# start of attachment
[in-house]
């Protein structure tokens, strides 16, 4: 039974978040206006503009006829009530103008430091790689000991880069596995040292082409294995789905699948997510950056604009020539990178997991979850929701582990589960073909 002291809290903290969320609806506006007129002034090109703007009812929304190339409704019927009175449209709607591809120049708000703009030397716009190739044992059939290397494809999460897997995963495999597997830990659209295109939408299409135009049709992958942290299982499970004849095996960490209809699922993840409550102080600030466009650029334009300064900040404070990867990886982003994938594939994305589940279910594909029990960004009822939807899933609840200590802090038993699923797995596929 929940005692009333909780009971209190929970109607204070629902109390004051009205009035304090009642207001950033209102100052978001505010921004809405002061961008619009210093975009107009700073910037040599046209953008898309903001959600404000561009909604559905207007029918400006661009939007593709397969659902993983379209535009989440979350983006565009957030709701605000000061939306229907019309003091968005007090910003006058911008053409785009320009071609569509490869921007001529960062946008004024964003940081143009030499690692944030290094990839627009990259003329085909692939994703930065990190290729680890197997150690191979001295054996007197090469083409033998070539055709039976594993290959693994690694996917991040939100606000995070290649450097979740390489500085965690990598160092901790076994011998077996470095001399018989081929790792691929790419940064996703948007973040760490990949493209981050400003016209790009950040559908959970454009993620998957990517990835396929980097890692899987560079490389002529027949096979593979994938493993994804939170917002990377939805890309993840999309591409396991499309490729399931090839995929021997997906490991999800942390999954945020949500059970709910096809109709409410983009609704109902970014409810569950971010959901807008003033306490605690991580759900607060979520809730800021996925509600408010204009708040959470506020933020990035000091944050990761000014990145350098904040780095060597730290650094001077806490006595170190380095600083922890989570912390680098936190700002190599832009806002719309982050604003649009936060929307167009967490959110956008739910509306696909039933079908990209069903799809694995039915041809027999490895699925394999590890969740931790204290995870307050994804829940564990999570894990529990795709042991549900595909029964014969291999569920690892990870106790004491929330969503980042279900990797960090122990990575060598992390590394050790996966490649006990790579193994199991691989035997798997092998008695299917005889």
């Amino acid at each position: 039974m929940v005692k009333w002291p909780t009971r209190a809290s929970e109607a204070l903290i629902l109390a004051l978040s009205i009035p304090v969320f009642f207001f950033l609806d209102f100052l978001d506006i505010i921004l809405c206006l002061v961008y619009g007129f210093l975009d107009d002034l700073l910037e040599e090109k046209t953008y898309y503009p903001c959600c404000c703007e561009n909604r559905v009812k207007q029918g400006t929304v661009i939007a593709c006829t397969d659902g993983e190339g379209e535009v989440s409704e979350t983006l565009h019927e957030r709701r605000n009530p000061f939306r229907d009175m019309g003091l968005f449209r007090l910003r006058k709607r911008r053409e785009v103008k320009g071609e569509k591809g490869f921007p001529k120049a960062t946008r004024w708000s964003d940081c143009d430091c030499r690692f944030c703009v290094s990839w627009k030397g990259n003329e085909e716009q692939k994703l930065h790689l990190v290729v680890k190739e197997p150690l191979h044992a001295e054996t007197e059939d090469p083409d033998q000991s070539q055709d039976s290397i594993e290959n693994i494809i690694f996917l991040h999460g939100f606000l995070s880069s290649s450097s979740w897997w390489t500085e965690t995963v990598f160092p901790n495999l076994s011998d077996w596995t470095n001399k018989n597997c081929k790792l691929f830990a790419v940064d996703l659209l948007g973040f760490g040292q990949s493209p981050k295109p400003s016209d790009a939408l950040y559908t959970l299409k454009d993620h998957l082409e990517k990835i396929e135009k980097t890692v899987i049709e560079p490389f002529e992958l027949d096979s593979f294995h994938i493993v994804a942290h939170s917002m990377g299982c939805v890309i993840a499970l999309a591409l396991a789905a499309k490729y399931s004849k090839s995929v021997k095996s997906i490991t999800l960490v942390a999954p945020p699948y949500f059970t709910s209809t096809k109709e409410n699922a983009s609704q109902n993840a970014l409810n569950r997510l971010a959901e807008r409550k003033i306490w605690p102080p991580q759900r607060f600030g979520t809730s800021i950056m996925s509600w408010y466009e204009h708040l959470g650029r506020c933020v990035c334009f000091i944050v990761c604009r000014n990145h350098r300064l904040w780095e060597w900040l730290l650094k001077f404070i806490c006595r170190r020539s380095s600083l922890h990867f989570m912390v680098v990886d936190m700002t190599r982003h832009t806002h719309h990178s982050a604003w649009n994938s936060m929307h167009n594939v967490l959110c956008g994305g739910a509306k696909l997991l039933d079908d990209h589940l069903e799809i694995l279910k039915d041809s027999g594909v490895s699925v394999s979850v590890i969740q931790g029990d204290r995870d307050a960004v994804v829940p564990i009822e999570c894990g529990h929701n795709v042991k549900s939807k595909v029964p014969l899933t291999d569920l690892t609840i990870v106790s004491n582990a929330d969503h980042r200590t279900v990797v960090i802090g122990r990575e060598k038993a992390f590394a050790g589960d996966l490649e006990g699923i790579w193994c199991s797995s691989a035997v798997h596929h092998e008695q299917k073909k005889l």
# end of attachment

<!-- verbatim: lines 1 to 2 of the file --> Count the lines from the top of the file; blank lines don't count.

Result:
[in-house]
């Protein structure tokens, strides 16, 4: 039974978040206006503009006829009530103008430091790689000991880069596995040292082409294995789905699948997510950056604009020539990178997991979850929701582990589960073909 002291809290903290969320609806506006007129002034090109703007009812929304190339409704019927009175449209709607591809120049708000703009030397716009190739044992059939290397494809999460897997995963495999597997830990659209295109939408299409135009049709992958942290299982499970004849095996960490209809699922993840409550102080600030466009650029334009300064900040404070990867990886982003994938594939994305589940279910594909029990960004009822939807899933609840200590802090038993699923797995596929 929940005692009333909780009971209190929970109607204070629902109390004051009205009035304090009642207001950033209102100052978001505010921004809405002061961008619009210093975009107009700073910037040599046209953008898309903001959600404000561009909604559905207007029918400006661009939007593709397969659902993983379209535009989440979350983006565009957030709701605000000061939306229907019309003091968005007090910003006058911008053409785009320009071609569509490869921007001529960062946008004024964003940081143009030499690692944030290094990839627009990259003329085909692939994703930065990190290729680890197997150690191979001295054996007197090469083409033998070539055709039976594993290959693994690694996917991040939100606000995070290649450097979740390489500085965690990598160092901790076994011998077996470095001399018989081929790792691929790419940064996703948007973040760490990949493209981050400003016209790009950040559908959970454009993620998957990517990835396929980097890692899987560079490389002529027949096979593979994938493993994804939170917002990377939805890309993840999309591409396991499309490729399931090839995929021997997906490991999800942390999954945020949500059970709910096809109709409410983009609704109902970014409810569950971010959901807008003033306490605690991580759900607060979520809730800021996925509600408010204009708040959470506020933020990035000091944050990761000014990145350098904040780095060597730290650094001077806490006595170190380095600083922890989570912390680098936190700002190599832009806002719309982050604003649009936060929307167009967490959110956008739910509306696909039933079908990209069903799809694995039915041809027999490895699925394999590890969740931790204290995870307050994804829940564990999570894990529990795709042991549900595909029964014969291999569920690892990870106790004491929330969503980042279900990797960090122990990575060598992390590394050790996966490649006990790579193994199991691989035997798997092998008695299917005889």